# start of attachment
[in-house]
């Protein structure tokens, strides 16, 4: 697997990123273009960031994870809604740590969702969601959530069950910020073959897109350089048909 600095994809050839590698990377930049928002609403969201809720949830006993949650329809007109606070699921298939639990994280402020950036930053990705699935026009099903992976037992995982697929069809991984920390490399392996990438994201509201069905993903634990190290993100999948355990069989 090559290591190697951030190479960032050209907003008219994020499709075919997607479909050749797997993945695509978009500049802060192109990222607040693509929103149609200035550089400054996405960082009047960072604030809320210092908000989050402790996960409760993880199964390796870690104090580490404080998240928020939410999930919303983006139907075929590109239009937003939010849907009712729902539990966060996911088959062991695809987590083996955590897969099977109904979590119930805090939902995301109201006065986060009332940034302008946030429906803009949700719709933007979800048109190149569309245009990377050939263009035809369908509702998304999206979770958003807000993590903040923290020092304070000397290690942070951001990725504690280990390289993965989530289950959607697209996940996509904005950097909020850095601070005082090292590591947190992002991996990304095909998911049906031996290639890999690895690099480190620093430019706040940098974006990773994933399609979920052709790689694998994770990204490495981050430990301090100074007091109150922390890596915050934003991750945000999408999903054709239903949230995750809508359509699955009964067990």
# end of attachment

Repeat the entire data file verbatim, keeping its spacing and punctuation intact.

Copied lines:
[in-house]
């Protein structure tokens, strides 16, 4: 697997990123273009960031994870809604740590969702969601959530069950910020073959897109350089048909 600095994809050839590698990377930049928002609403969201809720949830006993949650329809007109606070699921298939639990994280402020950036930053990705699935026009099903992976037992995982697929069809991984920390490399392996990438994201509201069905993903634990190290993100999948355990069989 090559290591190697951030190479960032050209907003008219994020499709075919997607479909050749797997993945695509978009500049802060192109990222607040693509929103149609200035550089400054996405960082009047960072604030809320210092908000989050402790996960409760993880199964390796870690104090580490404080998240928020939410999930919303983006139907075929590109239009937003939010849907009712729902539990966060996911088959062991695809987590083996955590897969099977109904979590119930805090939902995301109201006065986060009332940034302008946030429906803009949700719709933007979800048109190149569309245009990377050939263009035809369908509702998304999206979770958003807000993590903040923290020092304070000397290690942070951001990725504690280990390289993965989530289950959607697209996940996509904005950097909020850095601070005082090292590591947190992002991996990304095909998911049906031996290639890999690895690099480190620093430019706040940098974006990773994933399609979920052709790689694998994770990204490495981050430990301090100074007091109150922390890596915050934003991750945000999408999903054709239903949230995750809508359509699955009964067990």